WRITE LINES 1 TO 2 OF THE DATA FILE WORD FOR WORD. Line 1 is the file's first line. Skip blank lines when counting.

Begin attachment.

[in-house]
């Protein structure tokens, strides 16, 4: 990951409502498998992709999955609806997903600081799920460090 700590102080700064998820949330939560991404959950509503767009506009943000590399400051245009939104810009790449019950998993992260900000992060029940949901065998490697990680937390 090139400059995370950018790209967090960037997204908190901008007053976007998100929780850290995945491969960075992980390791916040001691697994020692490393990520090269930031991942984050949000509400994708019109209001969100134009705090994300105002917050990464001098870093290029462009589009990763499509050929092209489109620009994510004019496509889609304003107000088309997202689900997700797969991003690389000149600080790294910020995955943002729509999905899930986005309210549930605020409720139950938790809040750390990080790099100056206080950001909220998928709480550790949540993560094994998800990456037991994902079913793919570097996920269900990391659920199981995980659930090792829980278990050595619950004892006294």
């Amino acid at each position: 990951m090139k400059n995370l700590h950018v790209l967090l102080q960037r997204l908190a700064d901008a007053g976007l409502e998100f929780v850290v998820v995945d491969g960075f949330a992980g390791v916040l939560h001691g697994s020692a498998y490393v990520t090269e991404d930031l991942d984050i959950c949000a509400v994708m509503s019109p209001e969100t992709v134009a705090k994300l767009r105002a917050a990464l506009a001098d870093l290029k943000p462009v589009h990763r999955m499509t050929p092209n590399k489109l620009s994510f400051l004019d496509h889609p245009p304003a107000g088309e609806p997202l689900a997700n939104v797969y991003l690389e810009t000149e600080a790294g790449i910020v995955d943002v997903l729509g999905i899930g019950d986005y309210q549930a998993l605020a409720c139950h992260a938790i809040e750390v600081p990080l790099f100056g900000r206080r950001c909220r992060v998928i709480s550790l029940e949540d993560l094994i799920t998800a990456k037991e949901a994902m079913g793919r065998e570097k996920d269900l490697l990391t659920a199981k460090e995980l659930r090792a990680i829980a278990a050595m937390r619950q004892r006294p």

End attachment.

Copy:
[in-house]
């Protein structure tokens, strides 16, 4: 990951409502498998992709999955609806997903600081799920460090 700590102080700064998820949330939560991404959950509503767009506009943000590399400051245009939104810009790449019950998993992260900000992060029940949901065998490697990680937390 090139400059995370950018790209967090960037997204908190901008007053976007998100929780850290995945491969960075992980390791916040001691697994020692490393990520090269930031991942984050949000509400994708019109209001969100134009705090994300105002917050990464001098870093290029462009589009990763499509050929092209489109620009994510004019496509889609304003107000088309997202689900997700797969991003690389000149600080790294910020995955943002729509999905899930986005309210549930605020409720139950938790809040750390990080790099100056206080950001909220998928709480550790949540993560094994998800990456037991994902079913793919570097996920269900990391659920199981995980659930090792829980278990050595619950004892006294």